With concern about coronavirus increasing in this country too, and the steps taken in France noted by authorities here, Horse Racing Ireland has acknowledged that racing behind closed doors could be an option although it's far from central to their agenda at the moment. Ireland's chief medical officer has already stated that cancellations of mass gatherings are not a significant part of steps to manage the spread of the virus here.
However should a situation arise where racing behind closed doors climbs the agenda, there shouldn't be too big an issue about the practical implementation of such a policy. Financially the priority for most fixtures in Ireland is TV money which is unaffected if the only people on the ground are racing professionals. Spectators are something of an optional extra in bottom line terms apart from more prestigious meetings such as the upcoming festivals at Punchestown and Fairyhouse.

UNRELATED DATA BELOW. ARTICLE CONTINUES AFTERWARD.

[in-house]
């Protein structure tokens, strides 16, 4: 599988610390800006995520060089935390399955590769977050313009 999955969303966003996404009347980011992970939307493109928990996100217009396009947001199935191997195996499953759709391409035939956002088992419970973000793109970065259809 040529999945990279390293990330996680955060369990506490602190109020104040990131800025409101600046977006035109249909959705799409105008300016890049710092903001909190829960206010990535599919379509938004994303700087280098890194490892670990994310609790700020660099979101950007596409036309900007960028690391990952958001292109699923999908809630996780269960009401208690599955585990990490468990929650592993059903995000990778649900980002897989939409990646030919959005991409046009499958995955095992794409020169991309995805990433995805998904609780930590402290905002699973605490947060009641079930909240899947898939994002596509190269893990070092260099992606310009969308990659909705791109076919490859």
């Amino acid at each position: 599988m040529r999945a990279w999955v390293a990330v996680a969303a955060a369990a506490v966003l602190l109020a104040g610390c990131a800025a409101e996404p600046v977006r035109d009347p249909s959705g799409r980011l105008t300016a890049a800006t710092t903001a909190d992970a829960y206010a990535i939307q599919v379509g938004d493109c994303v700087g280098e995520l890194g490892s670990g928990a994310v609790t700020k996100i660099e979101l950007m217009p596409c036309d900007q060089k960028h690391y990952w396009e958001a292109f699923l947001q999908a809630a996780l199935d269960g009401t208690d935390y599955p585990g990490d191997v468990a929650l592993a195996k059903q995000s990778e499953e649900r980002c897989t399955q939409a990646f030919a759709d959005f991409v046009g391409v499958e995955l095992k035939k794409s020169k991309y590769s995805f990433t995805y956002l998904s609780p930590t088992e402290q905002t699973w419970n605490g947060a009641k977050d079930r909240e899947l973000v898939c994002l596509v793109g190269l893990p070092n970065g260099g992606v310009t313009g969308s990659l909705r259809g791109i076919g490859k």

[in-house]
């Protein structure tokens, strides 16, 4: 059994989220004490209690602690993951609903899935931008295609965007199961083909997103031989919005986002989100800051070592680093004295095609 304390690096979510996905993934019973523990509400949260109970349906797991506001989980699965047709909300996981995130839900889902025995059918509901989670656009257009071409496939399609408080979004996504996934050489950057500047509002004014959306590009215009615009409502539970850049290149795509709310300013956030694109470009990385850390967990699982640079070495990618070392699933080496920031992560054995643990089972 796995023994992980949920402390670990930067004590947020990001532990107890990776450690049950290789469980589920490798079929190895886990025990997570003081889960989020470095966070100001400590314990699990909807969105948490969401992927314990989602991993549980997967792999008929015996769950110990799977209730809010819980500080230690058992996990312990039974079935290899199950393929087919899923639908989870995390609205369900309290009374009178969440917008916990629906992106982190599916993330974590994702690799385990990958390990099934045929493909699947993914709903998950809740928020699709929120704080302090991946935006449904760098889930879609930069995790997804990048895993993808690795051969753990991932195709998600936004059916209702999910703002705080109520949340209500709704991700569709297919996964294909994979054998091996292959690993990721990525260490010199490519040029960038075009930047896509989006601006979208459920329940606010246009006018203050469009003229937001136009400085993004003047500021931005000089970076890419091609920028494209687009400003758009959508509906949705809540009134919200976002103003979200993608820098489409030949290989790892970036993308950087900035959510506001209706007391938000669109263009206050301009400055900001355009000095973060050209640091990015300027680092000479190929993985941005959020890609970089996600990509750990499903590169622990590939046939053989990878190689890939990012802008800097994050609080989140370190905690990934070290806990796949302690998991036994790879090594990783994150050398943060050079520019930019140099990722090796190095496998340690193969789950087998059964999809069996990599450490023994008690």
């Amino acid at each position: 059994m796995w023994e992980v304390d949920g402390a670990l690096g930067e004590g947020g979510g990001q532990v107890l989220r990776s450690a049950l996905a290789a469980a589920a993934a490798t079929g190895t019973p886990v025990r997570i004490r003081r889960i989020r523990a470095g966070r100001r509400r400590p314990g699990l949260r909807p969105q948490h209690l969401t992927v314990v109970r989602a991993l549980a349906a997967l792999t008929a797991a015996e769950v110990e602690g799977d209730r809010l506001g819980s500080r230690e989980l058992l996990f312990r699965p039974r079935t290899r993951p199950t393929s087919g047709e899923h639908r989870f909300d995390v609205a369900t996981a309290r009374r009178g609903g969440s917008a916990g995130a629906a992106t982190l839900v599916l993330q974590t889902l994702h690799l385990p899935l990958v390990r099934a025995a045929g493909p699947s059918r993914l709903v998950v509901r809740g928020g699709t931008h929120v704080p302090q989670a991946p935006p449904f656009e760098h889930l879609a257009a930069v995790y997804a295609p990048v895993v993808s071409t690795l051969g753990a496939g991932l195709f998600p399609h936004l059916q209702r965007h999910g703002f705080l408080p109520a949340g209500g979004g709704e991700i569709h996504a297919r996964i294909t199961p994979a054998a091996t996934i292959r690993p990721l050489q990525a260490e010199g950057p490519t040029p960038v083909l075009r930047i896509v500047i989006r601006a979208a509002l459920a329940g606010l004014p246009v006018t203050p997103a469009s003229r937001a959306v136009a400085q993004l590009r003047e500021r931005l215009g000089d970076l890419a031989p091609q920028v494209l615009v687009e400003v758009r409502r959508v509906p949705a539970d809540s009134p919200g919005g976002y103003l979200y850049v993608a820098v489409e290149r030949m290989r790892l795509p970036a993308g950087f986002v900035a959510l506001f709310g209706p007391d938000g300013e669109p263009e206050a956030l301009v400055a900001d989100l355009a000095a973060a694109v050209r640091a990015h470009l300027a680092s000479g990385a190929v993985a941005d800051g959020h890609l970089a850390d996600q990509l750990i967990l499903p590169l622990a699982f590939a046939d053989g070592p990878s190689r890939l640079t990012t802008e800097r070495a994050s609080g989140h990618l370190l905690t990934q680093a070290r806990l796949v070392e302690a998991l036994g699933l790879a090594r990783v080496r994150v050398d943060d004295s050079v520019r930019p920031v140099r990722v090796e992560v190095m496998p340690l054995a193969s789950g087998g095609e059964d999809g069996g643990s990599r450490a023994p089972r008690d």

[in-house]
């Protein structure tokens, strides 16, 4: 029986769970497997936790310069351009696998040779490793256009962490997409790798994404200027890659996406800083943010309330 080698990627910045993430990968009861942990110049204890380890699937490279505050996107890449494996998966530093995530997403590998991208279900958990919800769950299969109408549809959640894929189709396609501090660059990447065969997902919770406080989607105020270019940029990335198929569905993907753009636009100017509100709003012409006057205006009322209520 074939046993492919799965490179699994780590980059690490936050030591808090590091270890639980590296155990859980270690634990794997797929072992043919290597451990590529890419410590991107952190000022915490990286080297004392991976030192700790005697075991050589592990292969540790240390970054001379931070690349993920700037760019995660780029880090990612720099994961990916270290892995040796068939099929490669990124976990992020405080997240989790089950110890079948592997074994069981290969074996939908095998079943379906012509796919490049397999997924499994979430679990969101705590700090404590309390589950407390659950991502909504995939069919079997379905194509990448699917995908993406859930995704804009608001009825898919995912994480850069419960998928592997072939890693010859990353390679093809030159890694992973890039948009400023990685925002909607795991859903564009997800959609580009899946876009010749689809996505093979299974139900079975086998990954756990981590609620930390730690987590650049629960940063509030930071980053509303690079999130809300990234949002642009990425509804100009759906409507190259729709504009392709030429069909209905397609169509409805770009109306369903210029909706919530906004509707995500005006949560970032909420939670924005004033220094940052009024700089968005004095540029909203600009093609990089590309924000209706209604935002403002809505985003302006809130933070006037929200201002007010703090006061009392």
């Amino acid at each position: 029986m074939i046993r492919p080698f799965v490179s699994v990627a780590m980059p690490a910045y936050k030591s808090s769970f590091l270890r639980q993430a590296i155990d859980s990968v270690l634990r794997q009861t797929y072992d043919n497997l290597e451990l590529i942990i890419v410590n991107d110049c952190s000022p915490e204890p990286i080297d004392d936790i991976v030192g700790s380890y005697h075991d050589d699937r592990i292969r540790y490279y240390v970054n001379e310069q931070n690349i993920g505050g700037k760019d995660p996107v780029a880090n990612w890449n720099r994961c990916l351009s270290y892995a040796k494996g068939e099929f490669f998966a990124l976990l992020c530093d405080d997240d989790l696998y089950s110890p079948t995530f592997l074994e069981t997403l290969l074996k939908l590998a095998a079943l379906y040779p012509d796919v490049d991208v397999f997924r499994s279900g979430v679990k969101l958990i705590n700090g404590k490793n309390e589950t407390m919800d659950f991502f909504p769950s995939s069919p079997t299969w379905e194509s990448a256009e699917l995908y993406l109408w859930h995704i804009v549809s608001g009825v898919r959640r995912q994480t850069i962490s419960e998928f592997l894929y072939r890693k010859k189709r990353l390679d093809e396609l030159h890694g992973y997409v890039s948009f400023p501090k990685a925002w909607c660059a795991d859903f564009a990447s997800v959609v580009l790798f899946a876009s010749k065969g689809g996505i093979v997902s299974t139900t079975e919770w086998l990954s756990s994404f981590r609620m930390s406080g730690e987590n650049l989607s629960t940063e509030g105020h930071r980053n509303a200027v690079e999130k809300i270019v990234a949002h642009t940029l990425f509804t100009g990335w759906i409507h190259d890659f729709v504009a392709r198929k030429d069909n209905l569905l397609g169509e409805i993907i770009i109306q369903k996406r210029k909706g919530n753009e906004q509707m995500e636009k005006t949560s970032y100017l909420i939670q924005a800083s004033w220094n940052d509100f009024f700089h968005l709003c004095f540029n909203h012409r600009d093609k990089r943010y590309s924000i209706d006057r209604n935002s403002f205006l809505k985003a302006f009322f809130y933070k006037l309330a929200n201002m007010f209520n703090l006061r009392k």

There is more on that here - Coronavirus: Racing behind closed doors not ruled out by HRI
However the immediate priority for racing is Cheltenham, effectively the biggest meeting of the year for both countries. The big question is how might it be affected, if it is at all. Because maybe it will enjoy good fortune in terms of a wider successful containment of the problem. Stranger things have happened. But if luck goes against them and infections increase significantly so much hinges on any British government response.
Even an administration feeling its Brexit oats might baulk at going against a wider international grain and letting the festival proceed unchecked.